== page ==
Dikke speculaas (thick or tray-baked speculaas), a traditional Saint Nicholas and winter treat, is the type most commonly baked in the home, because it doesn’t require a lot of technique. It has no airs as the dough is just pushed out on a baking tray and baked as it is – no speculaas mould. The result is a chewy speculaas with a thin crusty edge and soft inside. You can push in the middle and it will spring back a little.
It should never be fully baked, as it becomes dry: 15–20 minutes is enough to leave the inner crumb still moist. When cold this speculaas becomes more crisp, yet baked correctly it will not turn dry, as usually it is long gone before it has a chance to dry out. A lot of bakers used to sell it as well, and some old-fashioned ones still do.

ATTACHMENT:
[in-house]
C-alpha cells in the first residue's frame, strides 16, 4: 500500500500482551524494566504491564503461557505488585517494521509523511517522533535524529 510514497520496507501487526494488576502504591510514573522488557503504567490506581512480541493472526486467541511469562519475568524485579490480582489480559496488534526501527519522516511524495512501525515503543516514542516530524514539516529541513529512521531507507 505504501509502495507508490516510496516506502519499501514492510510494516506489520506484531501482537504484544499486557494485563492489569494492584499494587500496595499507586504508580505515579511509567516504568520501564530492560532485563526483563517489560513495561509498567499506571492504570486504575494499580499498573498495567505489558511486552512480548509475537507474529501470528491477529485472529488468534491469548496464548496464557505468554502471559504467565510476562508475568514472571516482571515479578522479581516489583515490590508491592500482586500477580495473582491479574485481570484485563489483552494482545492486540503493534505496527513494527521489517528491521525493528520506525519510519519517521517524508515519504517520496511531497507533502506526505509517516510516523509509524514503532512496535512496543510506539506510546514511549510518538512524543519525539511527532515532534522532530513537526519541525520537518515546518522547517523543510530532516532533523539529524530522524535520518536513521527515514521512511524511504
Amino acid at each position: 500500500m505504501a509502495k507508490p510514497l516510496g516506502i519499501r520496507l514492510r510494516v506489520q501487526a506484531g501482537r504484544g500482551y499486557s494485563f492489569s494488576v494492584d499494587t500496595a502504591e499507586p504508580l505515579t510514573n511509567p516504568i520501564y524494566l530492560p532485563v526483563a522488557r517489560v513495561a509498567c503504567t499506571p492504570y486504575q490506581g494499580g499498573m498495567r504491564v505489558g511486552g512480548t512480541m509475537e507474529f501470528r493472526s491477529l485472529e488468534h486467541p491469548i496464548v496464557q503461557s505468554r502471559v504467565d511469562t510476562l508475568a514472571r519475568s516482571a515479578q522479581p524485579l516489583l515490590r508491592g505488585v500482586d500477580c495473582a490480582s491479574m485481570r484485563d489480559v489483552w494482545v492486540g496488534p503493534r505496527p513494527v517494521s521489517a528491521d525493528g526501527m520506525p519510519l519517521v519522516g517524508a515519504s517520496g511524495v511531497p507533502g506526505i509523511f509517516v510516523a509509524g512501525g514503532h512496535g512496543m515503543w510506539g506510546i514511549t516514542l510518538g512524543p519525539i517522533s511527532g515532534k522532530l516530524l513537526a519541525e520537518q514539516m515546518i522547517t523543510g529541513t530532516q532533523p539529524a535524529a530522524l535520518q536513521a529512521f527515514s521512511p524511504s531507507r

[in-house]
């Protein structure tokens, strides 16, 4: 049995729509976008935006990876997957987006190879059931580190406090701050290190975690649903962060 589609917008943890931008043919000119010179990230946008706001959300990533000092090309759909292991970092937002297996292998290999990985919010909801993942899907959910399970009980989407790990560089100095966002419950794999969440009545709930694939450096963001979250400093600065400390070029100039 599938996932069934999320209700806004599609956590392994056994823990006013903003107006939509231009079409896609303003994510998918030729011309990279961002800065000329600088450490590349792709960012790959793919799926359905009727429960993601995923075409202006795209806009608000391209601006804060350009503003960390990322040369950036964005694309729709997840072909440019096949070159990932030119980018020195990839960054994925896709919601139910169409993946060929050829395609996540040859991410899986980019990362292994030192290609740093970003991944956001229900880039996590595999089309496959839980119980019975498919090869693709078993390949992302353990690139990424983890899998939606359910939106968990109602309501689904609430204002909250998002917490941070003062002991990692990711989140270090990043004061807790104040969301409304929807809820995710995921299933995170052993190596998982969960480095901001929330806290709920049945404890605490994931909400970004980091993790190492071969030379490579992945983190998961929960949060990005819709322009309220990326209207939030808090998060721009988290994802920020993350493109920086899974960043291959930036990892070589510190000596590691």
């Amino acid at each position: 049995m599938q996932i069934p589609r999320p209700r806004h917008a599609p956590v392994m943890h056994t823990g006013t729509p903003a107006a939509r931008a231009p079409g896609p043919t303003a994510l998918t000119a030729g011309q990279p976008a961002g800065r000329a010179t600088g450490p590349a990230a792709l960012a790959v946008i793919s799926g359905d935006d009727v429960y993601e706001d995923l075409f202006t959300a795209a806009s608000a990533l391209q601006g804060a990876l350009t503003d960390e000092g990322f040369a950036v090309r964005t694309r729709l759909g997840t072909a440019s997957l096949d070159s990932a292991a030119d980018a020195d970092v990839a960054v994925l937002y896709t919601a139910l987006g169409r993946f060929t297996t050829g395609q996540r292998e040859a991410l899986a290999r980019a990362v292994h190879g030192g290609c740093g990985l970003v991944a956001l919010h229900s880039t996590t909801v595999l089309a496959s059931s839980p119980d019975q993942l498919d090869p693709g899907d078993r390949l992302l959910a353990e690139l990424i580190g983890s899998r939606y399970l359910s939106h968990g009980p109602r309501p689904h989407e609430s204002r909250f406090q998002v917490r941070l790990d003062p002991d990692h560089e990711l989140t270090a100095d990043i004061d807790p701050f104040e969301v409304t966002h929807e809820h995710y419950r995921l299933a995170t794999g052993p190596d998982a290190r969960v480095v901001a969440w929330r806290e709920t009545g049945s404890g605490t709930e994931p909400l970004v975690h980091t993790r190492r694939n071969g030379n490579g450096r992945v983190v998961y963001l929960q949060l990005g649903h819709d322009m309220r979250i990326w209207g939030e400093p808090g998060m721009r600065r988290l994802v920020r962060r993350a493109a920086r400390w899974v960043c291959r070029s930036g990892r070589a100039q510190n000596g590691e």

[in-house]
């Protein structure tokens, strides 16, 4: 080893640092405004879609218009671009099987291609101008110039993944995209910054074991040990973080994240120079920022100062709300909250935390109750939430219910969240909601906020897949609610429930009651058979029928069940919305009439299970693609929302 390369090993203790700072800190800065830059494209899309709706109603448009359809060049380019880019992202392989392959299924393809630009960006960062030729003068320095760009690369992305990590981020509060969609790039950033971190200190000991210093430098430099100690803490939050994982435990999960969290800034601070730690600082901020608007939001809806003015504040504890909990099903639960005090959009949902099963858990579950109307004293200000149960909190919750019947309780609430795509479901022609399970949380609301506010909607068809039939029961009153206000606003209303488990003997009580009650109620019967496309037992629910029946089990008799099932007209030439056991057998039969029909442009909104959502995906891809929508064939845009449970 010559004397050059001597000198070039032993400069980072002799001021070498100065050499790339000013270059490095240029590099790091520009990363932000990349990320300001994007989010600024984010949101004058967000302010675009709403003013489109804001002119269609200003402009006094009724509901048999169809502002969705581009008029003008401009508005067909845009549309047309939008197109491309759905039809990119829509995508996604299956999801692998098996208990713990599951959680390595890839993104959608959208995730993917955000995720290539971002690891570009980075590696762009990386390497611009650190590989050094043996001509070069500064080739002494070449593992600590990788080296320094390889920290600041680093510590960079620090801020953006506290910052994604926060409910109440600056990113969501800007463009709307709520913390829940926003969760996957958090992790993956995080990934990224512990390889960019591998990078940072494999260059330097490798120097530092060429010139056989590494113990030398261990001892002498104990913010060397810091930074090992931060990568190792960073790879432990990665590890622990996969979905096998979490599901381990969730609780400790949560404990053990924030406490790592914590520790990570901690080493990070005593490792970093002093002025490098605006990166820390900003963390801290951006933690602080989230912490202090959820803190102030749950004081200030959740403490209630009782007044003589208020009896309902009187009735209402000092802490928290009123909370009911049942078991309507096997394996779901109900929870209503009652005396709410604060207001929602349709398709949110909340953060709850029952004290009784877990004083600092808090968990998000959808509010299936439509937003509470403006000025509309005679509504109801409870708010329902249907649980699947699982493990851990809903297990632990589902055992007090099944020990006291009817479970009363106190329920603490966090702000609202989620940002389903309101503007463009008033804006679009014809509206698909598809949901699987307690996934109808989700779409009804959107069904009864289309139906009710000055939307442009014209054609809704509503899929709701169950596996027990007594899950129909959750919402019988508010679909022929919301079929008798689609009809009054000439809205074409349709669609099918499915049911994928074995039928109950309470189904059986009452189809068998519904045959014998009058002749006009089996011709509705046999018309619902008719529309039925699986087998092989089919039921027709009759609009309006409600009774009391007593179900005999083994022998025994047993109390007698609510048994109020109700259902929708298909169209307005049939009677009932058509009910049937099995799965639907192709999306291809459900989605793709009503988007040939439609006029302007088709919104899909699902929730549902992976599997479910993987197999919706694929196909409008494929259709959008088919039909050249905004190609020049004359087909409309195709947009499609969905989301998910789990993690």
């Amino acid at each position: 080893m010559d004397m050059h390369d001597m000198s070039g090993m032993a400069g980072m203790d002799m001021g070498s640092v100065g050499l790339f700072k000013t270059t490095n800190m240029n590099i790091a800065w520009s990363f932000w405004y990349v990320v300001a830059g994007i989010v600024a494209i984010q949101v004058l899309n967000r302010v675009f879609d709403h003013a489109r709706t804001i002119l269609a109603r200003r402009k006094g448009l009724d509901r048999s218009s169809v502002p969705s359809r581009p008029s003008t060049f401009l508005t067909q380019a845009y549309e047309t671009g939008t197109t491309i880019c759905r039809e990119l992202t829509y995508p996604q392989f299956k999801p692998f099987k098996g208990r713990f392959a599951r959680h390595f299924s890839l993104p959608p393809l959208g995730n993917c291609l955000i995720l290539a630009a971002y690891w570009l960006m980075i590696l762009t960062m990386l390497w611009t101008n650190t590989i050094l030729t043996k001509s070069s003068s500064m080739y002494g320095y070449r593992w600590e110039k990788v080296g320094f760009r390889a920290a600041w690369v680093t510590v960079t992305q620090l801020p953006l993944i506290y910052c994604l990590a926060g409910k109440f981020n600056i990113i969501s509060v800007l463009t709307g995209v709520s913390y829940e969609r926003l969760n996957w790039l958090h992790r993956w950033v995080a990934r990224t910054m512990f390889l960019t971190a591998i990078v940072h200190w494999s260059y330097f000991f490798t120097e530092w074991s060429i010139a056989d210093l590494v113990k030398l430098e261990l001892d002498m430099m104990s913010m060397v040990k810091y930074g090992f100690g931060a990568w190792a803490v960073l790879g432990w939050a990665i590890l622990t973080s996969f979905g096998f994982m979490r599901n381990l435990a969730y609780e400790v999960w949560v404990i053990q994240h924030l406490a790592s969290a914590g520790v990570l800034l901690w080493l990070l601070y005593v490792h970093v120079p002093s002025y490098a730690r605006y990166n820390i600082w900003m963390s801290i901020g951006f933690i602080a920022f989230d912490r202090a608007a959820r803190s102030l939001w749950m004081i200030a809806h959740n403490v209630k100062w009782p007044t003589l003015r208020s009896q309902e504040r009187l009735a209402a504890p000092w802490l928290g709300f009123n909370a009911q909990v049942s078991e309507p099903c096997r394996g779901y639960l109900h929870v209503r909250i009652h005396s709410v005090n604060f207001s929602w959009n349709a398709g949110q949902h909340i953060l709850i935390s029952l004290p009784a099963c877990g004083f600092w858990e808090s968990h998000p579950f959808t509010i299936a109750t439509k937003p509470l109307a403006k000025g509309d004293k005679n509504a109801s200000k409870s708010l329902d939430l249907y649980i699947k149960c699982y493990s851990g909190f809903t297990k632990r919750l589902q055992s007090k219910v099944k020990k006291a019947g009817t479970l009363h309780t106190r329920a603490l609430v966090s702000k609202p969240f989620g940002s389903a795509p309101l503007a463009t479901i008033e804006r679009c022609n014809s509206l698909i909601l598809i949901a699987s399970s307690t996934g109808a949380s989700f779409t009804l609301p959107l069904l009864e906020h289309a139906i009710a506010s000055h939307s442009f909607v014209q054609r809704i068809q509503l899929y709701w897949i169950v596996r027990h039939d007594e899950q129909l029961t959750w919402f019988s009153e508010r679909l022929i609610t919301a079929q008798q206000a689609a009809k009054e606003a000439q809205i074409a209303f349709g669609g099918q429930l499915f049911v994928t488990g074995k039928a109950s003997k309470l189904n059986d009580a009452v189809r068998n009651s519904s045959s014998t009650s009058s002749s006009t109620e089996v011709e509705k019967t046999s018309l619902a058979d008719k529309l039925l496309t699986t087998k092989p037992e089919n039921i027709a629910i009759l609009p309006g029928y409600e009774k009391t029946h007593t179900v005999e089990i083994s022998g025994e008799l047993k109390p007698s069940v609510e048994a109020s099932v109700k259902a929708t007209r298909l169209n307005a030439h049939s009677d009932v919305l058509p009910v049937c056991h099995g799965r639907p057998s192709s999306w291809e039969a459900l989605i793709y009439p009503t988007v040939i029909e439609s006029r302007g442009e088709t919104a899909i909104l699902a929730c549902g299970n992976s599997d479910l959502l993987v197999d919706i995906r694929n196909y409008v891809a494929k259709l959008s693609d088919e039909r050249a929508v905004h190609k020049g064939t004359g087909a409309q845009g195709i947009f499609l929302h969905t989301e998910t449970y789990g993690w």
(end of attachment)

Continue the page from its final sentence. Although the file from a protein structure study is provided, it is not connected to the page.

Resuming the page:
This is a family recipe for home-made thick speculaas from a man who has been a custodian of one of the oldest remaining authentic Belgian cafés. I wrote about him and his café, De Kat, in my book about this fragile Belgian heritage: Belgian Cafe Culture. Ever since he gave me this recipe I have made this speculaas often, and it has become a firm favourite with friends and family.Read More